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Topic: Help with intarsia, please? It's my first attempt.  (Read 447 times)
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« on: December 21, 2007 06:23:48 AM »

Hi, everyone!

I made a chart with photos of the Beatles with the knit pro web application by Microrevolt (http://www.microrevolt.org/knitPro/) and so far so good. My problem is with changing colors. It's a simple black and white project, but I still have problems when switching from one color to the other. What should I do with the yarn when changing? Should I leave it behind? Should I carry it? And how should I carry it, if that's is the case? Or am I doing everything wrong and I should be breaking off the yarn when switching?
The websites I found (http://www.knittinghelp.com/videos/advanced-techniques, http://sweaterscapes.com/intars.htm, just to name a couple) are somewhat helpful, but not enough for me. I need very detailed stuff with lots of pictures and/or videos (yes, I am that hard to teach).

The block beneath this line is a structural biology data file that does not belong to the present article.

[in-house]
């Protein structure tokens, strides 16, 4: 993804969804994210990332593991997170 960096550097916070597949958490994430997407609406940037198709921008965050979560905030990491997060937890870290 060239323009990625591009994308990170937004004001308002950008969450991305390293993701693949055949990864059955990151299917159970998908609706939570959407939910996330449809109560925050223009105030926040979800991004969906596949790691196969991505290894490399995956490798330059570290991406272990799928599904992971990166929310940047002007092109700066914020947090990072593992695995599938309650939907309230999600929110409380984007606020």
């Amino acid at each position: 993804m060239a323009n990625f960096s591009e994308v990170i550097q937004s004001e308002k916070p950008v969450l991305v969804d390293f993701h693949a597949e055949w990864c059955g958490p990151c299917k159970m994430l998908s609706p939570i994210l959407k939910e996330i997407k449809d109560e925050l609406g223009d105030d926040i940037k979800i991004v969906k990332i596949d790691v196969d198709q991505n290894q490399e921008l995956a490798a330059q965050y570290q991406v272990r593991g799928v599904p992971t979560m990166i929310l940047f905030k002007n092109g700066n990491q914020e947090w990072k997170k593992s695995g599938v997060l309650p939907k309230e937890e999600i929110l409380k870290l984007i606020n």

Thanks in advance to anyone wiling to help.

Happy Christmas to all.

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« Reply #1 on: December 21, 2007 08:41:11 AM »

In the round, colorwork is easiest in stranding, not intarsia (intarsia is great for flat work, while stranding would probably kill a body if done flat).

Here's a post with a pic of how Eunny Jang handles stranded yarn.  It's best to find a way to get an even tension with stranded knitting.   Some people hold the colors in both hands.  In the round, the colors need to be left inside the work, otherwise you're doing a different technique.

For intarsia, you need to watch the knittinghelp video again.  Amy demonstrates bobbins and how to transition from one color to another--if you don't transition as she recommends, you'll end up with gaps in between colors.  There should be no strands behind in intarsia because your yarn bobbins need to stay in their sections.

« Reply #2 on: December 21, 2007 07:00:21 PM »

Thank you! I'm kind of new at knitting (I mostly crochet) and all I can do is scarves (and badly!), but I thought I would be adventurous enough to do this.
Thanks for the help!

Happy Xmas!

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